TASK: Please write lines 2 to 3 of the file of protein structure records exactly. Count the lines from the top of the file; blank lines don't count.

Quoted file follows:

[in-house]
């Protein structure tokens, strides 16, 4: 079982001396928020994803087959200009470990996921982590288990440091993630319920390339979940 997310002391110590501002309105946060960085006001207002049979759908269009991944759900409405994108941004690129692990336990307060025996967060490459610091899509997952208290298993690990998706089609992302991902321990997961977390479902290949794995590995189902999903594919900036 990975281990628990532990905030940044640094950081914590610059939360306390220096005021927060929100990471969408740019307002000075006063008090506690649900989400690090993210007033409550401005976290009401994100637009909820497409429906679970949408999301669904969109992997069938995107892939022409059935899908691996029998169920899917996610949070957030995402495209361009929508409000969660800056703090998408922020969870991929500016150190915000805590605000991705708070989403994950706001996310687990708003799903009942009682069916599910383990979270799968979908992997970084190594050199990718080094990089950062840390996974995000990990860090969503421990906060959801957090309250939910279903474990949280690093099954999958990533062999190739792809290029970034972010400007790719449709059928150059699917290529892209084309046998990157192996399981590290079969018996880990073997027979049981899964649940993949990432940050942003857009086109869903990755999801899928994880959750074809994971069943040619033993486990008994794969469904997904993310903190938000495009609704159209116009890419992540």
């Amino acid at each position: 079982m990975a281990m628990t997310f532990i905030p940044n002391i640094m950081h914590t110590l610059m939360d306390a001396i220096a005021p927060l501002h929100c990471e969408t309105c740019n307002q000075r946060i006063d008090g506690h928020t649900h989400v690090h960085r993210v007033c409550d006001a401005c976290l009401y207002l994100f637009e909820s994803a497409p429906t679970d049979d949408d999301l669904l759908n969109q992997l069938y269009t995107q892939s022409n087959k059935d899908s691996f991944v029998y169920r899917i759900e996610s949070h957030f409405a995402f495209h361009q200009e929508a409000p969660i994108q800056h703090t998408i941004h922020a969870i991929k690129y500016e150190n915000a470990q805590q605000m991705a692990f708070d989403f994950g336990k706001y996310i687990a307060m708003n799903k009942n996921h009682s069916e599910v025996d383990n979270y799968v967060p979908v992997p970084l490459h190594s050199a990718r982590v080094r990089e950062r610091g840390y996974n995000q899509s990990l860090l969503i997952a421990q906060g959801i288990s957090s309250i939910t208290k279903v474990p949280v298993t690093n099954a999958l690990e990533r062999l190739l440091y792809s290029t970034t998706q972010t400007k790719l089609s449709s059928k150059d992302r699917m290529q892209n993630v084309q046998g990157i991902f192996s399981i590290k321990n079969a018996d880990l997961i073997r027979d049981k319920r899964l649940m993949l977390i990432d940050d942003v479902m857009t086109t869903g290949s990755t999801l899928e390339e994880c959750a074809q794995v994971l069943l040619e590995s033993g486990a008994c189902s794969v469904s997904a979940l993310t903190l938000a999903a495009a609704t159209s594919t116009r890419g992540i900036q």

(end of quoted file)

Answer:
């Protein structure tokens, strides 16, 4: 079982001396928020994803087959200009470990996921982590288990440091993630319920390339979940 997310002391110590501002309105946060960085006001207002049979759908269009991944759900409405994108941004690129692990336990307060025996967060490459610091899509997952208290298993690990998706089609992302991902321990997961977390479902290949794995590995189902999903594919900036 990975281990628990532990905030940044640094950081914590610059939360306390220096005021927060929100990471969408740019307002000075006063008090506690649900989400690090993210007033409550401005976290009401994100637009909820497409429906679970949408999301669904969109992997069938995107892939022409059935899908691996029998169920899917996610949070957030995402495209361009929508409000969660800056703090998408922020969870991929500016150190915000805590605000991705708070989403994950706001996310687990708003799903009942009682069916599910383990979270799968979908992997970084190594050199990718080094990089950062840390996974995000990990860090969503421990906060959801957090309250939910279903474990949280690093099954999958990533062999190739792809290029970034972010400007790719449709059928150059699917290529892209084309046998990157192996399981590290079969018996880990073997027979049981899964649940993949990432940050942003857009086109869903990755999801899928994880959750074809994971069943040619033993486990008994794969469904997904993310903190938000495009609704159209116009890419992540």
């Amino acid at each position: 079982m990975a281990m628990t997310f532990i905030p940044n002391i640094m950081h914590t110590l610059m939360d306390a001396i220096a005021p927060l501002h929100c990471e969408t309105c740019n307002q000075r946060i006063d008090g506690h928020t649900h989400v690090h960085r993210v007033c409550d006001a401005c976290l009401y207002l994100f637009e909820s994803a497409p429906t679970d049979d949408d999301l669904l759908n969109q992997l069938y269009t995107q892939s022409n087959k059935d899908s691996f991944v029998y169920r899917i759900e996610s949070h957030f409405a995402f495209h361009q200009e929508a409000p969660i994108q800056h703090t998408i941004h922020a969870i991929k690129y500016e150190n915000a470990q805590q605000m991705a692990f708070d989403f994950g336990k706001y996310i687990a307060m708003n799903k009942n996921h009682s069916e599910v025996d383990n979270y799968v967060p979908v992997p970084l490459h190594s050199a990718r982590v080094r990089e950062r610091g840390y996974n995000q899509s990990l860090l969503i997952a421990q906060g959801i288990s957090s309250i939910t208290k279903v474990p949280v298993t690093n099954a999958l690990e990533r062999l190739l440091y792809s290029t970034t998706q972010t400007k790719l089609s449709s059928k150059d992302r699917m290529q892209n993630v084309q046998g990157i991902f192996s399981i590290k321990n079969a018996d880990l997961i073997r027979d049981k319920r899964l649940m993949l977390i990432d940050d942003v479902m857009t086109t869903g290949s990755t999801l899928e390339e994880c959750a074809q794995v994971l069943l040619e590995s033993g486990a008994c189902s794969v469904s997904a979940l993310t903190l938000a999903a495009a609704t159209s594919t116009r890419g992540i900036q």